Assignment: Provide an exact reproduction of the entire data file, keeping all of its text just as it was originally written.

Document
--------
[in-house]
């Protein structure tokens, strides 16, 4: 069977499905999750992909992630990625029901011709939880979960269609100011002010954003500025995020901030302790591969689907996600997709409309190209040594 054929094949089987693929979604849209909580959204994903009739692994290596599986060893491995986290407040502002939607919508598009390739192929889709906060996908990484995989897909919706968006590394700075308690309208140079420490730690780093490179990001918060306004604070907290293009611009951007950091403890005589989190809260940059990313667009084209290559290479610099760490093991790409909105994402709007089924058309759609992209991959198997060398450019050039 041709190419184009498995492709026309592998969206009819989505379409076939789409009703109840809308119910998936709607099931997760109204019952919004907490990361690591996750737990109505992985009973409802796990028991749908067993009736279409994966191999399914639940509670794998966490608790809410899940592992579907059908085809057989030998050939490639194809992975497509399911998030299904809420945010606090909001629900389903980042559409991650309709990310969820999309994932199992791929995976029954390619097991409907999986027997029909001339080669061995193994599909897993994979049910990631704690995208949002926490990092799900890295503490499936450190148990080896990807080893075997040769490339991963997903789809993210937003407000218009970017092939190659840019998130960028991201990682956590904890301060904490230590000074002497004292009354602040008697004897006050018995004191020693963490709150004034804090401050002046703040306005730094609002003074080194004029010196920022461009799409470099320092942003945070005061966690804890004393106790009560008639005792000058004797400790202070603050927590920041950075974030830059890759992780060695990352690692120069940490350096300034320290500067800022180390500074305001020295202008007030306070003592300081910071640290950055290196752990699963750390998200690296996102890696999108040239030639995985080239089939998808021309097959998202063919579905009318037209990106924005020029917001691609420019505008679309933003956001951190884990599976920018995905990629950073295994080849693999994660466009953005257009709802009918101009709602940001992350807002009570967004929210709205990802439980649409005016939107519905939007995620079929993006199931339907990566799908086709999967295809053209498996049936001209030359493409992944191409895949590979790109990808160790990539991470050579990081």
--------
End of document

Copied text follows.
[in-house]
């Protein structure tokens, strides 16, 4: 069977499905999750992909992630990625029901011709939880979960269609100011002010954003500025995020901030302790591969689907996600997709409309190209040594 054929094949089987693929979604849209909580959204994903009739692994290596599986060893491995986290407040502002939607919508598009390739192929889709906060996908990484995989897909919706968006590394700075308690309208140079420490730690780093490179990001918060306004604070907290293009611009951007950091403890005589989190809260940059990313667009084209290559290479610099760490093991790409909105994402709007089924058309759609992209991959198997060398450019050039 041709190419184009498995492709026309592998969206009819989505379409076939789409009703109840809308119910998936709607099931997760109204019952919004907490990361690591996750737990109505992985009973409802796990028991749908067993009736279409994966191999399914639940509670794998966490608790809410899940592992579907059908085809057989030998050939490639194809992975497509399911998030299904809420945010606090909001629900389903980042559409991650309709990310969820999309994932199992791929995976029954390619097991409907999986027997029909001339080669061995193994599909897993994979049910990631704690995208949002926490990092799900890295503490499936450190148990080896990807080893075997040769490339991963997903789809993210937003407000218009970017092939190659840019998130960028991201990682956590904890301060904490230590000074002497004292009354602040008697004897006050018995004191020693963490709150004034804090401050002046703040306005730094609002003074080194004029010196920022461009799409470099320092942003945070005061966690804890004393106790009560008639005792000058004797400790202070603050927590920041950075974030830059890759992780060695990352690692120069940490350096300034320290500067800022180390500074305001020295202008007030306070003592300081910071640290950055290196752990699963750390998200690296996102890696999108040239030639995985080239089939998808021309097959998202063919579905009318037209990106924005020029917001691609420019505008679309933003956001951190884990599976920018995905990629950073295994080849693999994660466009953005257009709802009918101009709602940001992350807002009570967004929210709205990802439980649409005016939107519905939007995620079929993006199931339907990566799908086709999967295809053209498996049936001209030359493409992944191409895949590979790109990808160790990539991470050579990081």